by Mike Masnick
Wed, Dec 24th 2008 6:13am
One of our biggest complaints with ACTA, the Anti-Counterfeiting Trade Agreement that was initially written by the entertainment industry, and is being used to effectively sneak through new copyright law requirements around the world (every time you hear an industry supporter claim that copyright laws must be changed to live up to "international obligations" you know they're leaving out the part where it was the same industry that wrote those international treaties), is that the whole thing is being negotiated in secret. So, it seems rather amusing that the latest (secret) negotiations resulted in a press release saying that they discussed how they need to be more transparent (found via Michael Geist). So, after holding a closed door meeting, they let everyone know that they discussed how it really sucks that they hold these closed door meetings? Here's a suggestion: instead of issuing a press release afterwards next time, why not open up the meetings?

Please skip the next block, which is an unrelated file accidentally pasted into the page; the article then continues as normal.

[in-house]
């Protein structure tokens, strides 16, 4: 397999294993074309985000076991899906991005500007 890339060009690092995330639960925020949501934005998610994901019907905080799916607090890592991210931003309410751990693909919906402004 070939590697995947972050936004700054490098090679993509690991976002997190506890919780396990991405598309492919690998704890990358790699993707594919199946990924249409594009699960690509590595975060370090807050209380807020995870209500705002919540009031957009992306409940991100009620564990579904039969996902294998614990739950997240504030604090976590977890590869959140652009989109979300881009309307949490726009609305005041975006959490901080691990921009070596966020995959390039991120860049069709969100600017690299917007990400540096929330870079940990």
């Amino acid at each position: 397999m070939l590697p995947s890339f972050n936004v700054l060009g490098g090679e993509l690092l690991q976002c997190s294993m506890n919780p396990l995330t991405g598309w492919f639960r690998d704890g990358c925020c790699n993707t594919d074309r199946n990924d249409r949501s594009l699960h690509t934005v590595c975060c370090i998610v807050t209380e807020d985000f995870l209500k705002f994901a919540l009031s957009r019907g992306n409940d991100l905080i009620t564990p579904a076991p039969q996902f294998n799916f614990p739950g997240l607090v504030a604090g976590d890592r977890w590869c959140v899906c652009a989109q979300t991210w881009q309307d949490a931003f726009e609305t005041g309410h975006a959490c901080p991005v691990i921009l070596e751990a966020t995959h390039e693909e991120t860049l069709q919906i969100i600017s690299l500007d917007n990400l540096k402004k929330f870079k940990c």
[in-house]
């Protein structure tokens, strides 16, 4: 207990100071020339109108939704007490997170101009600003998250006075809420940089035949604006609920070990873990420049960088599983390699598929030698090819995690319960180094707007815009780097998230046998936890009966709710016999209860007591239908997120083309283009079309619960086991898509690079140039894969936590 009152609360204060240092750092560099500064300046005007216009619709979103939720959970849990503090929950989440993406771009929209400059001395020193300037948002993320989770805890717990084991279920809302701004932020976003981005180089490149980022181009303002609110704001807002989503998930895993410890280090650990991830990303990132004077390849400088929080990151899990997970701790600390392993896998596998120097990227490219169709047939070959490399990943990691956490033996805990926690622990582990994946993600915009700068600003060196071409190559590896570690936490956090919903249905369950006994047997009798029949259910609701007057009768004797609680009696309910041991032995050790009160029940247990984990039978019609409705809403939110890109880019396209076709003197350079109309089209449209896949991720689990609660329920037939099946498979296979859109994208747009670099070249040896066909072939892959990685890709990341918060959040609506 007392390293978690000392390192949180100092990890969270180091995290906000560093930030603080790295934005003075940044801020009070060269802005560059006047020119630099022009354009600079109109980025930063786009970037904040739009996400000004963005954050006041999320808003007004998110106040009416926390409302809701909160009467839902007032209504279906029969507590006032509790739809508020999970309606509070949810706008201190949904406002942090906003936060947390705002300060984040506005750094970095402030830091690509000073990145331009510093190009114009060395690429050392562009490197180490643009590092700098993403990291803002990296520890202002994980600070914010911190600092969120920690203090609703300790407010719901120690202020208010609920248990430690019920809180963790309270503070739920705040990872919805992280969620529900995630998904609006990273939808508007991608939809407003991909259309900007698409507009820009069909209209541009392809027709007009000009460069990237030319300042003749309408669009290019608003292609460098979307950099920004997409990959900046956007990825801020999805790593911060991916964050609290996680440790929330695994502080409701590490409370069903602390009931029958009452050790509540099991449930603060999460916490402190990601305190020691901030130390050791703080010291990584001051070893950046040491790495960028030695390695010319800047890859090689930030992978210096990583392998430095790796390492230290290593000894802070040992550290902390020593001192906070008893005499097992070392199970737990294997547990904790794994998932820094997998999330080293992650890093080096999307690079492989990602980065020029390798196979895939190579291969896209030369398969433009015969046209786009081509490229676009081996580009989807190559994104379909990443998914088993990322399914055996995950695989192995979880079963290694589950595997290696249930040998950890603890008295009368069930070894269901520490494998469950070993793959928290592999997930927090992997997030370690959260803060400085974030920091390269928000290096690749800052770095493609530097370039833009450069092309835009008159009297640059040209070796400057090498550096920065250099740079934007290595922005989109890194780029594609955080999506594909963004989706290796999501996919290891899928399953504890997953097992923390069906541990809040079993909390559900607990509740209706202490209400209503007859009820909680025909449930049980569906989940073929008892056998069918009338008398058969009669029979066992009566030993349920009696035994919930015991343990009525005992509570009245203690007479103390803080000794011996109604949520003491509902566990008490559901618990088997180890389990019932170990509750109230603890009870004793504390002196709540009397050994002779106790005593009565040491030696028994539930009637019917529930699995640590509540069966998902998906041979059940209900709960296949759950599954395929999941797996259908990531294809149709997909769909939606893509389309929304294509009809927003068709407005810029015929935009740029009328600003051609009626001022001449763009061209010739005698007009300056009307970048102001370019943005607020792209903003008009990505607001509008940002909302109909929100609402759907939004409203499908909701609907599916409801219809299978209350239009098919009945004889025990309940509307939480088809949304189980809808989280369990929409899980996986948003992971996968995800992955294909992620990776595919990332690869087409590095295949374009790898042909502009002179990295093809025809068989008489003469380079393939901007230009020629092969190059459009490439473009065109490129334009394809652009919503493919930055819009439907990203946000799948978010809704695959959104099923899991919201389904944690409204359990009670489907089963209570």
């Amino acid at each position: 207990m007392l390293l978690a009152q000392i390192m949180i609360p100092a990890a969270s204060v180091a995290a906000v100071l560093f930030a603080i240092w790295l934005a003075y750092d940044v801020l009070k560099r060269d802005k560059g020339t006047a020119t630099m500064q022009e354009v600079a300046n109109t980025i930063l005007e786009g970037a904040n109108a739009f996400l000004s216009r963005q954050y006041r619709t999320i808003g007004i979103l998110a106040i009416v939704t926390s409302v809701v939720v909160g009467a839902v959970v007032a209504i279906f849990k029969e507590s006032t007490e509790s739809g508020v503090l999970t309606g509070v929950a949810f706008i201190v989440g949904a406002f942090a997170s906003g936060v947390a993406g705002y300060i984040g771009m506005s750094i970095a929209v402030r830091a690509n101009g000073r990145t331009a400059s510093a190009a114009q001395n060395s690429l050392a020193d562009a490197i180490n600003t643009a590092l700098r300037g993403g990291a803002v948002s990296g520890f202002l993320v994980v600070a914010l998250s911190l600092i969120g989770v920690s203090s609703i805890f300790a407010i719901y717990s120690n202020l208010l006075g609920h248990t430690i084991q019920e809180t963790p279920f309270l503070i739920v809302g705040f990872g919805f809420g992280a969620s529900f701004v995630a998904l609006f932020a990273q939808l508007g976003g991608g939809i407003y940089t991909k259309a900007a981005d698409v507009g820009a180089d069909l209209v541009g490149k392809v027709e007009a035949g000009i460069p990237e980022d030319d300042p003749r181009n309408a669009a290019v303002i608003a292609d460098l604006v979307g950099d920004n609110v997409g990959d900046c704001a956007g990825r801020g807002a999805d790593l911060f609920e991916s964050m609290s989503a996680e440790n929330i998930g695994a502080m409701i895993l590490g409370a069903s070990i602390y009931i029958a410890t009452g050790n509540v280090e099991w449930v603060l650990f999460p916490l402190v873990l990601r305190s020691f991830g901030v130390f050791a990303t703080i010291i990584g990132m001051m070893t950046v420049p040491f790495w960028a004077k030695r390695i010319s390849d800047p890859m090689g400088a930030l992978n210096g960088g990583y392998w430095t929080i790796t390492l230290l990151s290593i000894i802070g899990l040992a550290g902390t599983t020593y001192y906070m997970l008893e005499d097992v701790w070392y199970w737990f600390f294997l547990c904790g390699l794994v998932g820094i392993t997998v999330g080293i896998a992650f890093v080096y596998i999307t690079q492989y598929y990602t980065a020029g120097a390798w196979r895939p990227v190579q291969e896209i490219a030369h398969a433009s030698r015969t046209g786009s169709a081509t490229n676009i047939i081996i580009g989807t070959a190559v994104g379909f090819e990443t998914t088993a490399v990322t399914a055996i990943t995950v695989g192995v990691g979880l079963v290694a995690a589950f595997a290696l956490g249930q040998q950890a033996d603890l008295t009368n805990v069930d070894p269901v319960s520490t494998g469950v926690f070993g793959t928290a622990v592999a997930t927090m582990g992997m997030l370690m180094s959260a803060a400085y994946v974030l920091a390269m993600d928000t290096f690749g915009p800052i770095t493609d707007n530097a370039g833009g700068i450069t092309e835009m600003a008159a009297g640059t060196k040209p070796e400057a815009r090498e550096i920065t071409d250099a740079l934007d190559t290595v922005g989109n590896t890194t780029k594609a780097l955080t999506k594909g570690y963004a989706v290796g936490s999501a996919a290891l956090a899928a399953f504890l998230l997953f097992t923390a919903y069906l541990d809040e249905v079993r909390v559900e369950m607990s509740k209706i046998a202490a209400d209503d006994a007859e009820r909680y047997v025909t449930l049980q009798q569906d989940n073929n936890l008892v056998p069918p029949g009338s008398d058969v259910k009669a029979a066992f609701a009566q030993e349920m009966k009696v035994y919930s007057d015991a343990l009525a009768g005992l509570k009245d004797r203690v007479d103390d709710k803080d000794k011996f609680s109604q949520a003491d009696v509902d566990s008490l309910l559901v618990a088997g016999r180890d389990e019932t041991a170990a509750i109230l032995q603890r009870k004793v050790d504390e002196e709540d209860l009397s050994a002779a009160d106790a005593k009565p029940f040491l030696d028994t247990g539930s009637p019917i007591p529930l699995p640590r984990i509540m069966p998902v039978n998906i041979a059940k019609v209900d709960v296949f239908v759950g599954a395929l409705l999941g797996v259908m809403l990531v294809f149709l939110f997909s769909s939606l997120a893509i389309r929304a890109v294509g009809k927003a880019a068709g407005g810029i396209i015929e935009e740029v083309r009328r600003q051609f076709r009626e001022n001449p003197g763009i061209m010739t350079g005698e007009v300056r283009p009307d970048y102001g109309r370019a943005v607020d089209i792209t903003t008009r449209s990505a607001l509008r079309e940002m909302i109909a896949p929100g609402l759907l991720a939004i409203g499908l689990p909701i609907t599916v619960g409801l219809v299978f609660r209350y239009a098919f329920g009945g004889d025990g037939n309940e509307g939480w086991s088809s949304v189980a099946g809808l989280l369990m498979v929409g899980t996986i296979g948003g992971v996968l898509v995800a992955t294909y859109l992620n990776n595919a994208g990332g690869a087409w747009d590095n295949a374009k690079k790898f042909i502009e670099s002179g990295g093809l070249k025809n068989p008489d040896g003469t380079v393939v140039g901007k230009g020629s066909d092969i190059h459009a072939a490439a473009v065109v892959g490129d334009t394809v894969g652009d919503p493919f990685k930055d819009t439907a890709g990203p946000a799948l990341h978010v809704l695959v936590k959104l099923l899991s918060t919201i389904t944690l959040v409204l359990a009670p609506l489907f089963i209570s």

If you liked this post, you may also be interested in...
- How Section 1201 Of The Copyright Statute Threatens Innovation
- German Court Says YouTube Isn't Liable For Infringement, But Wants A Notice-And-Staydown Process
- MLB Network DMCAs Video Of Bob Costas Torching MLB Pitcher, Which We'll Now Discuss At Length
- Amnesty International Told That GCHQ Spied On Its Communications
- What's Behind The Attack On EU's Outdoor Photography? The Usual Copyright Maximalism And Anti-Americanism